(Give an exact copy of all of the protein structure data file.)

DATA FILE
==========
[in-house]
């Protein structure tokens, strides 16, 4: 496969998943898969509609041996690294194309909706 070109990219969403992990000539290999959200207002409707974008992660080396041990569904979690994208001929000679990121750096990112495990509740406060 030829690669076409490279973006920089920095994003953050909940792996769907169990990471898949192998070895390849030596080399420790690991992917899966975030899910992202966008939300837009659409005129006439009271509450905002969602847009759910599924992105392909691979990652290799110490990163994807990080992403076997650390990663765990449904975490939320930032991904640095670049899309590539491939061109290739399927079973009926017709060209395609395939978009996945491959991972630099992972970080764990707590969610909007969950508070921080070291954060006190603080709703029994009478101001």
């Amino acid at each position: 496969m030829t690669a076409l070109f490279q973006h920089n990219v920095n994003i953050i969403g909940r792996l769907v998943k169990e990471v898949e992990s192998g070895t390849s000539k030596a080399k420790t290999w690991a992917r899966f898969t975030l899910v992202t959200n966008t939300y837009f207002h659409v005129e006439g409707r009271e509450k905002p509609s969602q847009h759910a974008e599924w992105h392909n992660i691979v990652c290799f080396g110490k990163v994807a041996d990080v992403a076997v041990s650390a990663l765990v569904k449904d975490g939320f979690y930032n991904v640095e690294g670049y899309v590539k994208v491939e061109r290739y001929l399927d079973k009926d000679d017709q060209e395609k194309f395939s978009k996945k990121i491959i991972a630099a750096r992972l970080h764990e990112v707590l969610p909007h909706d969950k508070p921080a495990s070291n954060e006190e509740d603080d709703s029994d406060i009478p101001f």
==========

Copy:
[in-house]
């Protein structure tokens, strides 16, 4: 496969998943898969509609041996690294194309909706 070109990219969403992990000539290999959200207002409707974008992660080396041990569904979690994208001929000679990121750096990112495990509740406060 030829690669076409490279973006920089920095994003953050909940792996769907169990990471898949192998070895390849030596080399420790690991992917899966975030899910992202966008939300837009659409005129006439009271509450905002969602847009759910599924992105392909691979990652290799110490990163994807990080992403076997650390990663765990449904975490939320930032991904640095670049899309590539491939061109290739399927079973009926017709060209395609395939978009996945491959991972630099992972970080764990707590969610909007969950508070921080070291954060006190603080709703029994009478101001």
């Amino acid at each position: 496969m030829t690669a076409l070109f490279q973006h920089n990219v920095n994003i953050i969403g909940r792996l769907v998943k169990e990471v898949e992990s192998g070895t390849s000539k030596a080399k420790t290999w690991a992917r899966f898969t975030l899910v992202t959200n966008t939300y837009f207002h659409v005129e006439g409707r009271e509450k905002p509609s969602q847009h759910a974008e599924w992105h392909n992660i691979v990652c290799f080396g110490k990163v994807a041996d990080v992403a076997v041990s650390a990663l765990v569904k449904d975490g939320f979690y930032n991904v640095e690294g670049y899309v590539k994208v491939e061109r290739y001929l399927d079973k009926d000679d017709q060209e395609k194309f395939s978009k996945k990121i491959i991972a630099a750096r992972l970080h764990e990112v707590l969610p909007h909706d969950k508070p921080a495990s070291n954060e006190e509740d603080d709703s029994d406060i009478p101001f």